September 15, 2014
Well, we knew it had to happen someday. A DARPA-funded robotic cheetah has been released into the wild, so to speak. A new algorithm developed by MIT researchers now allows their quadruped to run and jump — while untethered — across a field of grass.
The Pentagon, in an effort to investigate technologies that allow machines to traverse terrain in unique ways (well, at least that’s what they tell us), has been funding (via DARPA) the development of a robotic cheetah. Back in 2012, Boston Dynamics’ version smashed the landspeed record for the fastest mechanical mammal of Earth, reaching a top speed of 28.3 miles (45.5 km) per hour.
Researchers at MIT have their own version of robo-cheetah, and they’ve taken the concept in a new direction by imbuing it with the ability to run and bound while completely untethered.
MIT News reports:
The key to the bounding algorithm is in programming each of the robot’s legs to exert a certain amount of force in the split second during which it hits the ground, in order to maintain a given speed: In general, the faster the desired speed, the more force must be applied to propel the robot forward. Sangbae Kim, an associate professor of mechanical engineering at MIT, hypothesizes that this force-control approach to robotic running is similar, in principle, to the way world-class sprinters race.
“Many sprinters, like Usain Bolt, don’t cycle their legs really fast,” Kim says. “They actually increase their stride length by pushing downward harder and increasing their ground force, so they can fly more while keeping the same frequency.”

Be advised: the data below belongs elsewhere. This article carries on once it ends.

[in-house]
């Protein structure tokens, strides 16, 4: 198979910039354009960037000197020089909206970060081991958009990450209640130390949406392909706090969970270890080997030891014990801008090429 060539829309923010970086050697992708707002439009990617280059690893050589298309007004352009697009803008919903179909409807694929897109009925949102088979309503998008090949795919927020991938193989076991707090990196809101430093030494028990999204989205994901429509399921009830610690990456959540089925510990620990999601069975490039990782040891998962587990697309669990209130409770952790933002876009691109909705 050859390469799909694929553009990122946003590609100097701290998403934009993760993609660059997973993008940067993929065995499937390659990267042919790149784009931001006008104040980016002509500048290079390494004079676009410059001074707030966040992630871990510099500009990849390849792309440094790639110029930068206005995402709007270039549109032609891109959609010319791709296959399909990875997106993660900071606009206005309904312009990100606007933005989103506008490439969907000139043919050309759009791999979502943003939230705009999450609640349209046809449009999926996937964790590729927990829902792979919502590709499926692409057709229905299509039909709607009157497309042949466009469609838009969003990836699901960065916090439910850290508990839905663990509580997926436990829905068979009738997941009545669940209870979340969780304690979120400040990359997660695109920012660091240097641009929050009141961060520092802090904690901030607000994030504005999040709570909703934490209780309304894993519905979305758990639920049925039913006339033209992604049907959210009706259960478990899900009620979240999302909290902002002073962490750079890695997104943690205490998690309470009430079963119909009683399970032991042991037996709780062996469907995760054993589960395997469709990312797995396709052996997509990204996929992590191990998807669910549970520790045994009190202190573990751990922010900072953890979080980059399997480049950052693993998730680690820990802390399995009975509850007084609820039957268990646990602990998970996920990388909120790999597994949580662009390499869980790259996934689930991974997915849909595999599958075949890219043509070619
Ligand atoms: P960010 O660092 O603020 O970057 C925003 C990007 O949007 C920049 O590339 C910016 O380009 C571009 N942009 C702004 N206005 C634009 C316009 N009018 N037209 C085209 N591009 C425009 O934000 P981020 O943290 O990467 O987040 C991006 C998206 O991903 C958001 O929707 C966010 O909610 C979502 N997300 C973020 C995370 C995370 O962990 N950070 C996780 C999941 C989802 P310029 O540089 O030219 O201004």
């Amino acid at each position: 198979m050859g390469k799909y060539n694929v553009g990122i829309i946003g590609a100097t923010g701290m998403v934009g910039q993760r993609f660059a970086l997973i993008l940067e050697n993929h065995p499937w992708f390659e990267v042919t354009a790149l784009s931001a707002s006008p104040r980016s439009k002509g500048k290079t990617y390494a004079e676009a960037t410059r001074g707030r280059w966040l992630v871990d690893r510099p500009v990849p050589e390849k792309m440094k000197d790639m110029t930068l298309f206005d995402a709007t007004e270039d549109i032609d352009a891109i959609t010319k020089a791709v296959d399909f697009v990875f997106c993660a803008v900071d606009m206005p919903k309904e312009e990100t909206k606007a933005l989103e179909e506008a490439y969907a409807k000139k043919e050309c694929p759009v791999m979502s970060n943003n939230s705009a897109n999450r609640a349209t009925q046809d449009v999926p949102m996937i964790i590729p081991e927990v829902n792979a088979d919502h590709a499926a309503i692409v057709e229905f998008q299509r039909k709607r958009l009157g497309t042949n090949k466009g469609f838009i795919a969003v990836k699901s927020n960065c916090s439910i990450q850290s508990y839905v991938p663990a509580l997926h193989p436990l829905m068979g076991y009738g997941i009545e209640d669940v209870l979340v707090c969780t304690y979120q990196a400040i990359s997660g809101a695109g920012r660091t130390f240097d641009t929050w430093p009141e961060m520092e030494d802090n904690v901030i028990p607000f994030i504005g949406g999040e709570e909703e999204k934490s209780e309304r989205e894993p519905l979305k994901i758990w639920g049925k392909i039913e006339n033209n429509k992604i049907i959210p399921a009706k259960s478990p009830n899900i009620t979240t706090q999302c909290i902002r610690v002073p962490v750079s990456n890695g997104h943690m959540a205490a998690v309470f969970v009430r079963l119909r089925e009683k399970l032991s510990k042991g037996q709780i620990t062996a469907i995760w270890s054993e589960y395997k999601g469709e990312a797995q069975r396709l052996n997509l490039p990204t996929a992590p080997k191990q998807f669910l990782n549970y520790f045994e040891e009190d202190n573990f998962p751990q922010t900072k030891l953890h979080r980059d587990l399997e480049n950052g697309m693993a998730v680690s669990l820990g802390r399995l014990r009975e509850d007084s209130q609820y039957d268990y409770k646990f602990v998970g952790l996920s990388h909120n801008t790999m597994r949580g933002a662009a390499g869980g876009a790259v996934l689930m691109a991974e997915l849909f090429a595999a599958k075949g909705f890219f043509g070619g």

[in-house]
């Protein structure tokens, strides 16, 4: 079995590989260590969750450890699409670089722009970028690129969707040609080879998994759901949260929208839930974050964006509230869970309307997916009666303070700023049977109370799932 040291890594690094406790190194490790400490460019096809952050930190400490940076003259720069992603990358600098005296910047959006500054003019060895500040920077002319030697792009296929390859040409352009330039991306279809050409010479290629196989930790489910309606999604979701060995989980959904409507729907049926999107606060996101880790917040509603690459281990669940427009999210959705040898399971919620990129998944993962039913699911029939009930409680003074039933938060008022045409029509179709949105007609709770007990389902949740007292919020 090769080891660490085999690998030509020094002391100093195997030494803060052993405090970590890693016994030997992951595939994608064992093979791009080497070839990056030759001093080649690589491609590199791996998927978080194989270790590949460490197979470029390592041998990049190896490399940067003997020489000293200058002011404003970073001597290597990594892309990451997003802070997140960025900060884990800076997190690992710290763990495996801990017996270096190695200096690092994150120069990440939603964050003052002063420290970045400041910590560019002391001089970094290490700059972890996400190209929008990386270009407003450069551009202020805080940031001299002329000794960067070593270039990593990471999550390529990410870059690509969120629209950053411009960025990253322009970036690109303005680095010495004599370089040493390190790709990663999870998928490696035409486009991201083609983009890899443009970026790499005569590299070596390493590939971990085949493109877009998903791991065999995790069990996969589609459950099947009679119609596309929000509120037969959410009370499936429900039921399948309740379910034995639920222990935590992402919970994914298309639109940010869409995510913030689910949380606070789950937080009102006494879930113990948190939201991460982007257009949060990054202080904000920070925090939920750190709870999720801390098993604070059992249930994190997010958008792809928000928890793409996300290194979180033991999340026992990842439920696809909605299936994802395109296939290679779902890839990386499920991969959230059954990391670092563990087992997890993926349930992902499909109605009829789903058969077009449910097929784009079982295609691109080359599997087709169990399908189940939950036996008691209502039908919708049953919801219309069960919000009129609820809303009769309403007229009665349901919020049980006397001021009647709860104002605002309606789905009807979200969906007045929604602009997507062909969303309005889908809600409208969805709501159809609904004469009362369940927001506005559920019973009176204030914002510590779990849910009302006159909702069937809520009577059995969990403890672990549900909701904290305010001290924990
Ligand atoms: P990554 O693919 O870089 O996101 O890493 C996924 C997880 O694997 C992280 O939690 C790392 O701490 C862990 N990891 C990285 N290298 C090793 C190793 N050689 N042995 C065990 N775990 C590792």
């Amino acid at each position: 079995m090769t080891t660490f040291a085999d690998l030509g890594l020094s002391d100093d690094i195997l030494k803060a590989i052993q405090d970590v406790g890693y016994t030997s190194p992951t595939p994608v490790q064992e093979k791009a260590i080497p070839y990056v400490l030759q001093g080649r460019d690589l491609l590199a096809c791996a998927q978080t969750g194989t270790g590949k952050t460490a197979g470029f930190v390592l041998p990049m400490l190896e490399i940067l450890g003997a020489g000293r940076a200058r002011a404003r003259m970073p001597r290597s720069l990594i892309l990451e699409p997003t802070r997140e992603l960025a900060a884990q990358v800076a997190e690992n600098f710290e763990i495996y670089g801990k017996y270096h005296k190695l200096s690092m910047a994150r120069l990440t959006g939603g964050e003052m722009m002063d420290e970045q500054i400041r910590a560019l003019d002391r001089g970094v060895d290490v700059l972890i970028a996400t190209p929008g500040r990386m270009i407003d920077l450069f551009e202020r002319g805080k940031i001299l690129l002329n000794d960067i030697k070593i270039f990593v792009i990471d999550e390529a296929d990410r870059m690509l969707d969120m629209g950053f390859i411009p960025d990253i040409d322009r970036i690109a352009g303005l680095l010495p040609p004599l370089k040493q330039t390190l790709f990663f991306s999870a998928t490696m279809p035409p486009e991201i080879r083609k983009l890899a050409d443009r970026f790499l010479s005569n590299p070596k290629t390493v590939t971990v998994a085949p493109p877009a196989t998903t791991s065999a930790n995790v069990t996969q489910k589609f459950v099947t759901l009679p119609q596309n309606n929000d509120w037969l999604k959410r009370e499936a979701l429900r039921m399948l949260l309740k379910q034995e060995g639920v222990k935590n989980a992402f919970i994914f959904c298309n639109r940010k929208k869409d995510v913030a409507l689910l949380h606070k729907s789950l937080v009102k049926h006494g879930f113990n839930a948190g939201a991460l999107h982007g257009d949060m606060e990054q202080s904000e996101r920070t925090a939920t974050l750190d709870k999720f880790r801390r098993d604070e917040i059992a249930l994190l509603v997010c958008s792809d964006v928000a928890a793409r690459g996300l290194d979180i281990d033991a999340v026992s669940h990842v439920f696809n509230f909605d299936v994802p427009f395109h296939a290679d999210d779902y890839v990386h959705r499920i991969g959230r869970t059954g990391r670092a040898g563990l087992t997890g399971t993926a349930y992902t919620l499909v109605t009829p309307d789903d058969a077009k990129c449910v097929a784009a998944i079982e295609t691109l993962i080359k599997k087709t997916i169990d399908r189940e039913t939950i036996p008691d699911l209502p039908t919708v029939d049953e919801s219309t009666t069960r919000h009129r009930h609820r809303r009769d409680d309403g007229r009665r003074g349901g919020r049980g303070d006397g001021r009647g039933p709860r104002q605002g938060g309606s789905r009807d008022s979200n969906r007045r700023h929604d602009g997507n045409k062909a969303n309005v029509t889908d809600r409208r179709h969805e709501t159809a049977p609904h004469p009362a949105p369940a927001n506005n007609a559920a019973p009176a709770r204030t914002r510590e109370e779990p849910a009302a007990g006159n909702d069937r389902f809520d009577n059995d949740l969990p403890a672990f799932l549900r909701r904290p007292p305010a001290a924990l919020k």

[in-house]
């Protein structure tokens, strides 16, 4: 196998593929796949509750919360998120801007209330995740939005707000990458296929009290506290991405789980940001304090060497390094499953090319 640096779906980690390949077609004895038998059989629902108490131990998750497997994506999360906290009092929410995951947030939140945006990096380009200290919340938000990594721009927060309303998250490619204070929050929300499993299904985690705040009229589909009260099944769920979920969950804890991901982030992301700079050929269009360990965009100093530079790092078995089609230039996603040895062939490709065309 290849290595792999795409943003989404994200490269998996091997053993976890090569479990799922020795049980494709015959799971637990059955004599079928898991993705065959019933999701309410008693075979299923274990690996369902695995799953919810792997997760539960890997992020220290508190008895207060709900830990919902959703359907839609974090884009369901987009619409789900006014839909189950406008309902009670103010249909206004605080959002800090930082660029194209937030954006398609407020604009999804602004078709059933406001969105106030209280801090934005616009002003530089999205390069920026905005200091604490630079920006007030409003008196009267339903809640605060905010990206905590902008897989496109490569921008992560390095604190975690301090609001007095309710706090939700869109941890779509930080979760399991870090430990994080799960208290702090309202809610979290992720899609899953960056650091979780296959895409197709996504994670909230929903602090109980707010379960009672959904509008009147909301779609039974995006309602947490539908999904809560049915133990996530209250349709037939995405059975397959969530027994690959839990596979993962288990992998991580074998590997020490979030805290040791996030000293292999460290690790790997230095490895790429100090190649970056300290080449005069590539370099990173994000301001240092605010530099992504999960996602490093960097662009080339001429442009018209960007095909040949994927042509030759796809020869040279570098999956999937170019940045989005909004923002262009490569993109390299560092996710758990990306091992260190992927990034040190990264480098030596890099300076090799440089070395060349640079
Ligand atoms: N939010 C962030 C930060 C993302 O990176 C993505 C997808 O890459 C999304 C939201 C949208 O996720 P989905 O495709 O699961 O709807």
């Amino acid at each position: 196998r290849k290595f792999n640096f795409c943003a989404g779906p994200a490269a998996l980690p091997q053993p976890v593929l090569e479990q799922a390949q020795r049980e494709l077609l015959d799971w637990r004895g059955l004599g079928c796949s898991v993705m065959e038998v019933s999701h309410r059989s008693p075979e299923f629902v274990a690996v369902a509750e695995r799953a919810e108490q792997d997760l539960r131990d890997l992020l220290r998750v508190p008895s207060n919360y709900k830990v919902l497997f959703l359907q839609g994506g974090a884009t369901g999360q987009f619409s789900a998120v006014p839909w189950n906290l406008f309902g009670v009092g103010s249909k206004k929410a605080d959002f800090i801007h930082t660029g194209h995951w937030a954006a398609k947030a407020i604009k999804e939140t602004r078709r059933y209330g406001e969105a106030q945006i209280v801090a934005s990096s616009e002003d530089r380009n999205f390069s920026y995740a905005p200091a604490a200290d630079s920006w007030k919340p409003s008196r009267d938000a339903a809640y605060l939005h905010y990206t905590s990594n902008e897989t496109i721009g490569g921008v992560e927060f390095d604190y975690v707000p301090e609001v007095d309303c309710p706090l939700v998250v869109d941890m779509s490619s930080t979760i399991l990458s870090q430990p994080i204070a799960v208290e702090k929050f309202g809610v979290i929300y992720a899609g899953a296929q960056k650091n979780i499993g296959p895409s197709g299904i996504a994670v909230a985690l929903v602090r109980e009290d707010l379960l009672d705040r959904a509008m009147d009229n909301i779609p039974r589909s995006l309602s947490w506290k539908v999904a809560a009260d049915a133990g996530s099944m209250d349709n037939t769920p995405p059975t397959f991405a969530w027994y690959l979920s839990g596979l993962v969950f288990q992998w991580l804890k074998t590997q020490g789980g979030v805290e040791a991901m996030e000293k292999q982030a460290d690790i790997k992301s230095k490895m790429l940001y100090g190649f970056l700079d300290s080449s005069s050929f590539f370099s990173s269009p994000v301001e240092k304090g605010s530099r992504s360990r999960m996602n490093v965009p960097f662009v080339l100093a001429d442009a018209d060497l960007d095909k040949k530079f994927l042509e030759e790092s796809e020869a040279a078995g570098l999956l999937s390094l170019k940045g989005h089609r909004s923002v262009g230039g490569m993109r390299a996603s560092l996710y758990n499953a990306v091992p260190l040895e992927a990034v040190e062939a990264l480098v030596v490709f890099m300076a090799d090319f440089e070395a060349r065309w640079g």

Kim says that by adapting a force-based approach, the cheetah-bot is able to handle rougher terrain, such as bounding across a grassy field. In treadmill experiments, the team found that the robot handled slight bumps in its path, maintaining its speed even as it ran over a foam obstacle.
“Most robots are sluggish and heavy, and thus they cannot control force in high-speed situations,” Kim says. “That’s what makes the MIT cheetah so special: You can actually control the force profile for a very short period of time, followed by a hefty impact with the ground, which makes it more stable, agile, and dynamic.”
This particular model, which weighs just as much as a real cheetah, can reach speeds of up to 10 mph (16 km/h) in the lab, even after clearing a 13-inch (33 cm) high hurdle. The MIT researchers estimate that their current version may eventually reach speeds of up to 30 mph (48 km/h).
It’s an impressive achievement, but Boston Dynamics’ WildCat is still the scariest free-running bot on the planet.